Don’t Tell: Director Cristina Comencini

Based upon the celebrated novel La Bestia nel Cuore, DONT TELL is the story of a womans journey into her past and the aftermath of confronting personal demons long hidden beneath the surface of her psyche.

At the heart of the film is Sabina (Giovanna Mezzogiorno, who won Best Actress at the 2005 Venice Film Festival), a beautiful young woman who seemingly has it all: a supportive and loving boyfriend, a comfortable lifestyle, and a promising future.

But when Sabina learns she is pregnant, a normally celebratory occasion is clouded by a succession of haunting nightmares, strange memories, and personal insecurities that spiral Sabina’s world out of control. While shunning the affections of her boyfriend Franco (Alessio Boni), Sabina flees to America where she seeks comfort from her brother Daniele (Luigi Lo Cascio) and his family. While there, Sabina uncovers dark and disturbing truths and begins to question her instincts about life, love, and future happiness, which leads to an intense psychological climax that finds Sabina at a crossroads of redemption or destruction.

Don’t Tell was shot in eleven weeks in the winter and in a variety of locations from America, England, and Italy including the famed Italian studios of Cinecitt, where most of the visual effects were done. Best-selling author-writer-director Cristina Comencini initially hesitated to adapt her novel. My books are usually about events that take place over a very long period, but with this novel I was able to bring a short span of time to the screen with the same passion I used in writing the story for the page.

With extensive rehearsals, the actors were successful in transforming literary characters into fully fleshed individuals. Each read the book and found out much more about their respective characters worlds than they ultimately had to portray. Changes were made, arcs were condensed, and cinematic liberties were brought to the screen. The result, Comencini states, is a film full of changes from the novel that still maintains the atmosphere that began this journey, one that really speaks to lifes chiaroscuro elements.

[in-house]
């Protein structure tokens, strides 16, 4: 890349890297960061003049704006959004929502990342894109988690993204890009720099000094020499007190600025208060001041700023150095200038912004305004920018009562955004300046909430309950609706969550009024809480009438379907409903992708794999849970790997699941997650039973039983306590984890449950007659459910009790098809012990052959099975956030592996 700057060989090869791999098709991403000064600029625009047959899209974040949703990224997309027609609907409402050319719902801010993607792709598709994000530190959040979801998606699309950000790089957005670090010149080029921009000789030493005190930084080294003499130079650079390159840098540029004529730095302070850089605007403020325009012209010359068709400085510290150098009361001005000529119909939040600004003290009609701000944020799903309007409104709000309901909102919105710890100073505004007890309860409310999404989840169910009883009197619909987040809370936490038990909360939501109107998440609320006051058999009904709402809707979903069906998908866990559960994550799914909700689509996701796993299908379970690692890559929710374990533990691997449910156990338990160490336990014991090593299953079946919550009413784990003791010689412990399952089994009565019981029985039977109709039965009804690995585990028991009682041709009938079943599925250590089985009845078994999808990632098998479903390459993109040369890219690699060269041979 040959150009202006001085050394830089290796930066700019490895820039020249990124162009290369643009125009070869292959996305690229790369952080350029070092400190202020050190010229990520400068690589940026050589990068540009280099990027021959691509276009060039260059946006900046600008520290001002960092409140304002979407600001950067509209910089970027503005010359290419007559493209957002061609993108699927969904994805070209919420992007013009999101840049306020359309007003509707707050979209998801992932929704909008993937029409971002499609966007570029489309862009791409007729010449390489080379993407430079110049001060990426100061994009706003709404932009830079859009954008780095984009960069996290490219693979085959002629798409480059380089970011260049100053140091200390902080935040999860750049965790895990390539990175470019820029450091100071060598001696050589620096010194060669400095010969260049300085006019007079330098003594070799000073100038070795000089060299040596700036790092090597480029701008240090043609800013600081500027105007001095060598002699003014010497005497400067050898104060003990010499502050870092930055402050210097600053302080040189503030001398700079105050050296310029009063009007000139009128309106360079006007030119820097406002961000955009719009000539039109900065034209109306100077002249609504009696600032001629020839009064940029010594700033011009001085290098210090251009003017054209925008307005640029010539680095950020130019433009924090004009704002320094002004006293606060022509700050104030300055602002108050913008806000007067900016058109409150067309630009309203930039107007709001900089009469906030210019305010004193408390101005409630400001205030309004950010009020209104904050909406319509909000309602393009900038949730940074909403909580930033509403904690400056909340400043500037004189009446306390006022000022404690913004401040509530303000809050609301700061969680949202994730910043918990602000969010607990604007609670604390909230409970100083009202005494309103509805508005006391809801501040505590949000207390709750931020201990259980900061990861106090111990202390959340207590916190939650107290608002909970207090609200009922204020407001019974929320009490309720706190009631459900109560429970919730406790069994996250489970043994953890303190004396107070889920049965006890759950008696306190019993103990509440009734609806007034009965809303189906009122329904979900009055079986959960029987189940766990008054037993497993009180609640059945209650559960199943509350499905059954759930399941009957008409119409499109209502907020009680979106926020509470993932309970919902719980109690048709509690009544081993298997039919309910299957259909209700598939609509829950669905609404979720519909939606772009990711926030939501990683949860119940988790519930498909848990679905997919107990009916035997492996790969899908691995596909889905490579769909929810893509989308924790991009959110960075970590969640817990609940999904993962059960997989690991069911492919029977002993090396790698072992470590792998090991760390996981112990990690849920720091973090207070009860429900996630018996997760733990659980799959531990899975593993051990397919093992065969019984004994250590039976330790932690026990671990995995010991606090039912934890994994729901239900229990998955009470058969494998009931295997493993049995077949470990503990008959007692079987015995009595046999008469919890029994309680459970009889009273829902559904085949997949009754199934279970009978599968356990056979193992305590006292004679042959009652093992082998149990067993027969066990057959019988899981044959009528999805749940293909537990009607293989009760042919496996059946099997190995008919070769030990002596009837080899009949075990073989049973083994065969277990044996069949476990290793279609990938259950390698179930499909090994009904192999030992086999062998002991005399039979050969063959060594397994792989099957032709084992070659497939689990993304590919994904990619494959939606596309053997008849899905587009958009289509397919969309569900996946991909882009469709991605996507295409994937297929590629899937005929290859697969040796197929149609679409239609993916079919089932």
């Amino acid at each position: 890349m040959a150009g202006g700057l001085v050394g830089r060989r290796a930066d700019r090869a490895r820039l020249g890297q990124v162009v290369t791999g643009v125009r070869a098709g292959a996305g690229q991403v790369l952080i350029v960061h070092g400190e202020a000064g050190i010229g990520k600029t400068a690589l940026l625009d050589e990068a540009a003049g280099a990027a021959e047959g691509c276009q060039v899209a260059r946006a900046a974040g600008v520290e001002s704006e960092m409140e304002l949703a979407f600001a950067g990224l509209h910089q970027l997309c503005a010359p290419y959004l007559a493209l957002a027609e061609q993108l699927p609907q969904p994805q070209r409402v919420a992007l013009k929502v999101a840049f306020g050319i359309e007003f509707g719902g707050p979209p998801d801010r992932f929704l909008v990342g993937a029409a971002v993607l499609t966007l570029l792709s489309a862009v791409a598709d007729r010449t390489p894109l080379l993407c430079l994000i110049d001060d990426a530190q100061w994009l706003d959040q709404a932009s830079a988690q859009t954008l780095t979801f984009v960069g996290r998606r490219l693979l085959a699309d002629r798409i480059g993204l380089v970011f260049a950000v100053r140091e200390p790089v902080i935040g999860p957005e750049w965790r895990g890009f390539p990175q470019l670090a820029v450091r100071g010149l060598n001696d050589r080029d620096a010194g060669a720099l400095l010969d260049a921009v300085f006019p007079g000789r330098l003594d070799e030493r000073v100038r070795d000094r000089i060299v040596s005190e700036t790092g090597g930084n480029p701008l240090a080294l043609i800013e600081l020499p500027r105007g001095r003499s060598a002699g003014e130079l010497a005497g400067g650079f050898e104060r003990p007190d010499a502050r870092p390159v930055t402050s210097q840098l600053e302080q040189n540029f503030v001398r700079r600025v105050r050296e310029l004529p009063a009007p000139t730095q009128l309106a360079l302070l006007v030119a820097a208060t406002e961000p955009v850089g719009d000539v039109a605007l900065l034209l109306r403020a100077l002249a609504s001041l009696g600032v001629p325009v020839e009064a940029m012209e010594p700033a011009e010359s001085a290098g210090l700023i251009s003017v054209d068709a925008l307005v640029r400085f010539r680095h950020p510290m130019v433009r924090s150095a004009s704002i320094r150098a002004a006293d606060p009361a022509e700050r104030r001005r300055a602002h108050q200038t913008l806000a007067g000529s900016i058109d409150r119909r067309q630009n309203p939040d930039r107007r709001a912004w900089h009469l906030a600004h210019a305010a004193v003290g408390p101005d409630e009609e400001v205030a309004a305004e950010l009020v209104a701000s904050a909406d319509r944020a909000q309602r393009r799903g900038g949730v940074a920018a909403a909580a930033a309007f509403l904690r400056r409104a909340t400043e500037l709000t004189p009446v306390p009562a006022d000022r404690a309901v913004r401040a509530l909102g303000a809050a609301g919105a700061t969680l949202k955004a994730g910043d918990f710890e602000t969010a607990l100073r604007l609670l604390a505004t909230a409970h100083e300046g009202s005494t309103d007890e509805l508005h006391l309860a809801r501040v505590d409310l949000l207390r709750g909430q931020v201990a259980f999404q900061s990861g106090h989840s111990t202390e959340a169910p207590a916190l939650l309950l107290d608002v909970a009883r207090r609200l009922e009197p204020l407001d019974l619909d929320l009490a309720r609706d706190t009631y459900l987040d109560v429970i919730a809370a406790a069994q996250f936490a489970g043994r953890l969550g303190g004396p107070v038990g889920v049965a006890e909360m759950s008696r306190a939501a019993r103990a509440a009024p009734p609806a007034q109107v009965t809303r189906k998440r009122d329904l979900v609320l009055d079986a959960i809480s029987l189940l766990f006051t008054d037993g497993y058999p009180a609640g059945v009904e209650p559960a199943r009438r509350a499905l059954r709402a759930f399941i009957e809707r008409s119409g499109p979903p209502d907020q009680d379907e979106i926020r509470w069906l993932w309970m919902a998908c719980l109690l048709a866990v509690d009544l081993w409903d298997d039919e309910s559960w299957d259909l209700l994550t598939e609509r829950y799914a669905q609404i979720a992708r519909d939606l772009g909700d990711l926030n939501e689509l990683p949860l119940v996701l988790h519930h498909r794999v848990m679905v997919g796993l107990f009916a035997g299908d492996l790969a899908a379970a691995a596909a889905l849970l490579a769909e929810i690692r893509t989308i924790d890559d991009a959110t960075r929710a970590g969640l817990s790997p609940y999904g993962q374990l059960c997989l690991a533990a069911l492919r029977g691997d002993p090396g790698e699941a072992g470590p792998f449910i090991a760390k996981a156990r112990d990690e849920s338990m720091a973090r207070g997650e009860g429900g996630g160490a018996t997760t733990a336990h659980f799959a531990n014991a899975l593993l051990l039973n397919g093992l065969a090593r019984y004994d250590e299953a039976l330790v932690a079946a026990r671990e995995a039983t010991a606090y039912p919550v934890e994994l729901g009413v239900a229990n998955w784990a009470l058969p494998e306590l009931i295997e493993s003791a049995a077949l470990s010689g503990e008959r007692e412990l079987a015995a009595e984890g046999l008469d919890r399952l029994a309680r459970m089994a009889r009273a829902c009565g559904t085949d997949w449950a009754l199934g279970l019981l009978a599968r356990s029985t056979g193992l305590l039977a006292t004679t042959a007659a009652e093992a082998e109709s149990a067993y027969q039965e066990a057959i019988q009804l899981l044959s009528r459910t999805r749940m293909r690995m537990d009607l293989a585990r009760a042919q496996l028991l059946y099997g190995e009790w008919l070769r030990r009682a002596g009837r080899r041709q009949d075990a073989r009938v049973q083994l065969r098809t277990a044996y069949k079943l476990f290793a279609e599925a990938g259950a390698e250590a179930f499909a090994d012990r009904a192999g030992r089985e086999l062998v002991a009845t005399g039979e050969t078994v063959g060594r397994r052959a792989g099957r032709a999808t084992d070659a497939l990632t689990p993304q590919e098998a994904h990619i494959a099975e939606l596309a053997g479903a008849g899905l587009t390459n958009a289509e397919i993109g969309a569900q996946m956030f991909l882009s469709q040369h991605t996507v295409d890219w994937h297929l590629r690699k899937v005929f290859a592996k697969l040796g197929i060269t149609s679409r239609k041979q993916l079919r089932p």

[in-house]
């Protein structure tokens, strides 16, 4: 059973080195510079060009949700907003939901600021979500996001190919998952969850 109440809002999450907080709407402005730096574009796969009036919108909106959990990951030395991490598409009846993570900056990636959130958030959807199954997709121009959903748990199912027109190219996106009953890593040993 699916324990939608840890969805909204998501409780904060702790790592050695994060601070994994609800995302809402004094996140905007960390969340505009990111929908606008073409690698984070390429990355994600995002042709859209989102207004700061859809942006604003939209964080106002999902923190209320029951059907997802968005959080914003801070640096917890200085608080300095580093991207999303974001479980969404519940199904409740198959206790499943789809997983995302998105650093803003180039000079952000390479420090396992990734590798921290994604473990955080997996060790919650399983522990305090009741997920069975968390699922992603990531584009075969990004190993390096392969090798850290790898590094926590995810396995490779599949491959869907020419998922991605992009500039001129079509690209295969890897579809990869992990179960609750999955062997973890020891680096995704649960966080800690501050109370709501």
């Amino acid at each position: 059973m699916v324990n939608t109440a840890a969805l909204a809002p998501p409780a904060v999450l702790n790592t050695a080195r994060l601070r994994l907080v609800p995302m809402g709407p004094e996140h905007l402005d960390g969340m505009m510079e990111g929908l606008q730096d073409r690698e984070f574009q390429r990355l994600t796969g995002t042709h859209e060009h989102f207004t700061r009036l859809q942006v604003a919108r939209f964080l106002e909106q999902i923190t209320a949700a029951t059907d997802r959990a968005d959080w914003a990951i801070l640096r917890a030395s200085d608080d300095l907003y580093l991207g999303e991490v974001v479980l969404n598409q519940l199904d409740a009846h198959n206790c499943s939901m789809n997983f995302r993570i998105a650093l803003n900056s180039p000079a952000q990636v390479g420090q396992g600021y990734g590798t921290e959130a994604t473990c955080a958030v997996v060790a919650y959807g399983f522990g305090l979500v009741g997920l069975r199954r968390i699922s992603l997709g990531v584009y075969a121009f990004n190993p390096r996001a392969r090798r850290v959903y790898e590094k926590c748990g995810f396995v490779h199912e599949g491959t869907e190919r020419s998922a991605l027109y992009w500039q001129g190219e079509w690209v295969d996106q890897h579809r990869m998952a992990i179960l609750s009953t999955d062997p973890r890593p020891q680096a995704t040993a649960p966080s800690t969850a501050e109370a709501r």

Another important element that brought the page to the screen was the setting. Comencini worked closely with the creative team to bring the storys psychological aspects to visual life. Comencini cites the house of the dead,- Sabinas childhood home, as an example of a setting that lends itself to a psychological universe. In Studio 5 of Cinecitt, we built the house where we shot the nightmares. It was a setting that looked completely unreal because the house takes on different forms according to the memories, the hallways disappear, the rooms change position, etc.

Production Designer Paola Comencini created a realistic geography. Besides shooting in the house of the dead as an interior setting, Paola’s team constructed parts of the house on scaffolding for a surreal effect. What we constructed in Studio 5 was a seemingly simple place, a middle class home that’s at first glance harmless but is ultimately a house of nightmares.

With so much intensity on set due to the subject matter, Comencini recalls the cast and crews strong camaraderie. From the beginning, we spent a lot of time together. It reminded me of what takes place in the theater, when a certain solidarity is established with a group of actors, director, and crew. Comencini notes that the intensive rehearsals helped to put everyone in the same mindset, creating a cohesive filmic world.

Sabina’s Journey

Sabina is at the heart of the film, Comencini says, but the other characters are by no means secondary. All of them are intimately tied to Sabinas suffering, yet are independent and have their own personal journey. It is Sabinas nightmare that serves as a catalyst for the reaction of the characters.